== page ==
Wednesday, 28 January 2009

Otherwise engaged

Few posts at present because Jack is head-down in his recession book. And getting angrier by the day. At the weekend I watched a video record of a talk given by a fierce and witty Marxist academic in California, and read a good essay by Dan Hind (available on his page on the Verso website) called ‘Jump! You fuckers!’ And started reading James Buchan’s Frozen Desire, about money – which sounds a chore but isn’t, because he reads economists as literature and Dostoyevsky as an economist. It’s blindingly clear that many of the ‘experts’ had no idea what the convoluted financial products they were using our money to buy actually were. (And it’s been going on for years. James Buchan, in the late 1980s: ‘In London and New York I met people who invested fortunes in financial enterprises they simply could not describe or explain. No doubt quite soon, a bank would discover it had lost its capital in those obscure speculations; other banks would fail in sympathy . . .’) The politicians didn’t know either. It’s as if we’ve been going with our tummy-aches to doctors who don’t know the difference between the liver and the kidneys. No wonder we’re ill.

Wednesday, 21 January 2009


Thinking about Jack’s recession book reminded me – and why the connection took so long, god knows – of one of the great books of the last century, James Agee’s Let Us Now Praise Famous Men.

How to describe it? Not fiction, nor non-fiction as it’s commonly understood, and definitely not journalism (which Agee despised: ‘The very blood and semen of journalism is a broad and successful form of lying’). Agee and the photographer Walker Evans were commissioned by a magazine in the 1930s to write a piece on sharecroppers – white tenant farmers – in the southern US. Aged 27, diffident, idealistic, rebellious, Agee was deeply uncomfortable with the whole project: ‘It seems to me curious, not to say obscene and thoroughly terrifying, that it could occur to an association of human beings drawn together through need and chance and for profit into a company, an organ of journalism, to pry intimately into the lives of an undefended and appallingly damaged group of human beings, an ignorant and helpless rural family, for the purpose of parading the nakedness, disadvantage and humiliation of these lives before another group of human beings, in the name of science, of “honest journalism” (whatever that paradox may mean) . . .’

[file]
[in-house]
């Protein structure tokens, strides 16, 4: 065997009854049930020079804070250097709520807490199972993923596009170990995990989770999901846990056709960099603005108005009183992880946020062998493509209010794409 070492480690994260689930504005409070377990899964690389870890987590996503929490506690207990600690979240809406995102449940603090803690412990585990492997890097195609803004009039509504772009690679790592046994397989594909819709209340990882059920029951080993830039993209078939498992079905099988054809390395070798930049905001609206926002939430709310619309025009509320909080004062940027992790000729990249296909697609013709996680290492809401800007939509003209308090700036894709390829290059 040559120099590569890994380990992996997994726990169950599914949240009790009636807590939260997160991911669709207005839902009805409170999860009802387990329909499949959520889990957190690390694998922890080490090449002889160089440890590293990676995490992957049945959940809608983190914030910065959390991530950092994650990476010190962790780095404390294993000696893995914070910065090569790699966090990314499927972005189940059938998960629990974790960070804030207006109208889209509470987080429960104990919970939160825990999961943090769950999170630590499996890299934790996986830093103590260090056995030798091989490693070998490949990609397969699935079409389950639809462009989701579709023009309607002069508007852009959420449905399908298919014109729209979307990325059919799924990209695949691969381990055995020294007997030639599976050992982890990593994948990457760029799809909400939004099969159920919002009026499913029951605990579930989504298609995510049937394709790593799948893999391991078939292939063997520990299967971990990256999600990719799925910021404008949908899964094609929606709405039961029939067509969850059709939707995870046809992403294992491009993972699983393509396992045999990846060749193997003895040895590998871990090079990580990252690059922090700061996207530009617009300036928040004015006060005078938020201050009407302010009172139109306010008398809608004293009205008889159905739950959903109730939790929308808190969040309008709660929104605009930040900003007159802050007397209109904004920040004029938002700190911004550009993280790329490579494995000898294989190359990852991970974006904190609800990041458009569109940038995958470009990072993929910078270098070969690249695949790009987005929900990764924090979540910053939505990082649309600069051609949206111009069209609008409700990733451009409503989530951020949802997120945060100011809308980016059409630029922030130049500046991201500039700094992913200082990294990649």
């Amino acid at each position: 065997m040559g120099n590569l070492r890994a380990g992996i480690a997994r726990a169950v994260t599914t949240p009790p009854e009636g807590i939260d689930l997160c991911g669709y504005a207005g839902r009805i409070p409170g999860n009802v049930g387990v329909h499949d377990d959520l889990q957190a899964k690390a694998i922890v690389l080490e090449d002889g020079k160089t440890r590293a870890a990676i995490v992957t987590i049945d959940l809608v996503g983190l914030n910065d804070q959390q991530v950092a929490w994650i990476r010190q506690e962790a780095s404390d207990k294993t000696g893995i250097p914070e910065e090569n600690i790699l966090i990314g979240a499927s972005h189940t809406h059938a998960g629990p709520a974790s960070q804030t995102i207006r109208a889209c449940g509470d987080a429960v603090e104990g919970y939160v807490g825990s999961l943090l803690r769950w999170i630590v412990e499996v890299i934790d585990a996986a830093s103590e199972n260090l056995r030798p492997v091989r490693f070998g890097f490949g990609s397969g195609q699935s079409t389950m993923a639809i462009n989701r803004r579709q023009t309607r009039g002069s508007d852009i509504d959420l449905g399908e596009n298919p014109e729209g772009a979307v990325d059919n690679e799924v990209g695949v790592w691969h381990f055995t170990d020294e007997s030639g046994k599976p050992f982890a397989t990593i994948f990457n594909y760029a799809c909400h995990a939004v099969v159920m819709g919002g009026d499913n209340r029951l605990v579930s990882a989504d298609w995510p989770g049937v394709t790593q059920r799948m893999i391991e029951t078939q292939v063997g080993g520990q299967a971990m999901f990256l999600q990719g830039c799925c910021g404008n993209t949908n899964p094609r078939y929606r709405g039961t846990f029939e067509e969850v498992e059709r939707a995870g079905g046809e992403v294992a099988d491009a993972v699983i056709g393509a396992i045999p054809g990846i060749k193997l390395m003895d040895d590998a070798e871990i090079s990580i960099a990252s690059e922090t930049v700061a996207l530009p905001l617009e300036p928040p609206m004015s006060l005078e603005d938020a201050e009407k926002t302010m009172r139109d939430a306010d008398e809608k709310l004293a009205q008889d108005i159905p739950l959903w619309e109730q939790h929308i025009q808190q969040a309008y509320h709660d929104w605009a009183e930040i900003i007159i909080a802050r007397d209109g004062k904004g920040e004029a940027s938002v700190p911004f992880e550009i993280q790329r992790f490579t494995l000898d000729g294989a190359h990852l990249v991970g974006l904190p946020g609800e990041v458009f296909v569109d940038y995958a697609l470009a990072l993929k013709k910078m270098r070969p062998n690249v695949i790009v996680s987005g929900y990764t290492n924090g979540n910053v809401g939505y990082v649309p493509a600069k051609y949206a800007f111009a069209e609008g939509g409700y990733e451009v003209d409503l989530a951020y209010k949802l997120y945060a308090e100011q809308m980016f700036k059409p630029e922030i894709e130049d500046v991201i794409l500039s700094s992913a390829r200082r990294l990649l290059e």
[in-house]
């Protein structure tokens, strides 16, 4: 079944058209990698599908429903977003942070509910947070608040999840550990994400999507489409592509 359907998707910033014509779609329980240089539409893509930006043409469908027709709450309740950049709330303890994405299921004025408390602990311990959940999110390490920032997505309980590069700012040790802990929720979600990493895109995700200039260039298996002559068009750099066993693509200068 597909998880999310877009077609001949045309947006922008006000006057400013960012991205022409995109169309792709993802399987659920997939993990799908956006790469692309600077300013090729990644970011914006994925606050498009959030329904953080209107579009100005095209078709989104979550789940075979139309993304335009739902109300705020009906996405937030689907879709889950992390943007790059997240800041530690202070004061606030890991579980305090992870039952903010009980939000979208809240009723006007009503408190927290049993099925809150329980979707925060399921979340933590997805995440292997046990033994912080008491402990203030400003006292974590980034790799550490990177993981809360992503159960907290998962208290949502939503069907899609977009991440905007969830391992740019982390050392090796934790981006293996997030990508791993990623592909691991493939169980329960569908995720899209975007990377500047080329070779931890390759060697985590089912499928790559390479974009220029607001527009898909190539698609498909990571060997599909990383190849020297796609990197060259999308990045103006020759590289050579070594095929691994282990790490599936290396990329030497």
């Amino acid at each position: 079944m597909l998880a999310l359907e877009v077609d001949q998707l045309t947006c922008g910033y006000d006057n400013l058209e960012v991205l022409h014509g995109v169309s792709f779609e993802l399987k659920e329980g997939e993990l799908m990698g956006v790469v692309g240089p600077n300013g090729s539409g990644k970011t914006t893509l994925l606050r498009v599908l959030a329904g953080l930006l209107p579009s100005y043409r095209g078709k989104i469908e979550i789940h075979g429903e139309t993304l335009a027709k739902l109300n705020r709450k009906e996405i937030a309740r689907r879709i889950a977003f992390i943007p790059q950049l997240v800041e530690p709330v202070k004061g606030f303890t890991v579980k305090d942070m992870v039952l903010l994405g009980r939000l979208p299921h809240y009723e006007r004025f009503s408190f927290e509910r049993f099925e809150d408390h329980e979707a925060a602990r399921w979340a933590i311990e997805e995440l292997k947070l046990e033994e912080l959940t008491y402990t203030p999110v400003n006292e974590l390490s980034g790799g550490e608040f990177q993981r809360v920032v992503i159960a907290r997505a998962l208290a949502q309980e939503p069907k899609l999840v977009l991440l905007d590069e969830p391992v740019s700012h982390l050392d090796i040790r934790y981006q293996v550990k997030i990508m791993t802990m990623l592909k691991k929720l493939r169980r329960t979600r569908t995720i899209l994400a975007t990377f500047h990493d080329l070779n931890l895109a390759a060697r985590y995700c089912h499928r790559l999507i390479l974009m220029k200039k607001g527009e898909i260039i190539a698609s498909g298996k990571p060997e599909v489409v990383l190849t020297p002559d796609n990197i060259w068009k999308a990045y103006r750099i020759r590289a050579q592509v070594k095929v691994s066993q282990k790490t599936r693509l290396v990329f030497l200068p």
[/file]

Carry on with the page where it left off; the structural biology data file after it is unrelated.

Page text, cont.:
My edition (Picador, 1988) runs to around 500 pages and includes some 60 photographs by Walker Evans. In a 1961 preface Evans says that it was ‘largely night-written’, and ‘some of the sections read best at night, far into the night’. It is a book, Agee says, ‘only by necessity’: ‘The effort is to recognise the stature of a portion of unimagined existence, and to contrive techniques proper to its recording, communication, analysis and defense.’ There are intimate and intricate catalogues (of buildings, furniture, clothes, materials, and the effects on these of time and light and work); there are prayers and poems and impassioned riffs on beauty, symmetry, language and writing, education, land and geology and ownership and justice. The language moves between the deadpan plain and an Elizabethan baroque. It’s a deeply personal but reverberating act of solidarity and rebellion. Does the recent Penguin edition include the Evans preface? I’ll assume it doesn’t, which will excuse more quoting. Evans remarks on Agee’s Christianity: ‘a punctured and residual element, but it was still a naked, root emotion. It was an ex-Church, or non-Church matter . . . All you saw of it was an ingrained courtesy, an uncourtly courtesy that emanated from him towards everyone, perhaps excepting the smugly rich, the pretentiously genteel, and the police. After a while, in a round-about way, you discovered that, to him, human beings were at least possibly immortal and literally sacred souls . . . Agee’s rebellion was unquenchable, self-damaging, deeply principled, infinitely costly, and ultimately priceless.’ One particular section of the book I swore to myself ages ago that I would re-read every year, and most years I do.

Saturday, 17 January 2009

Treasure house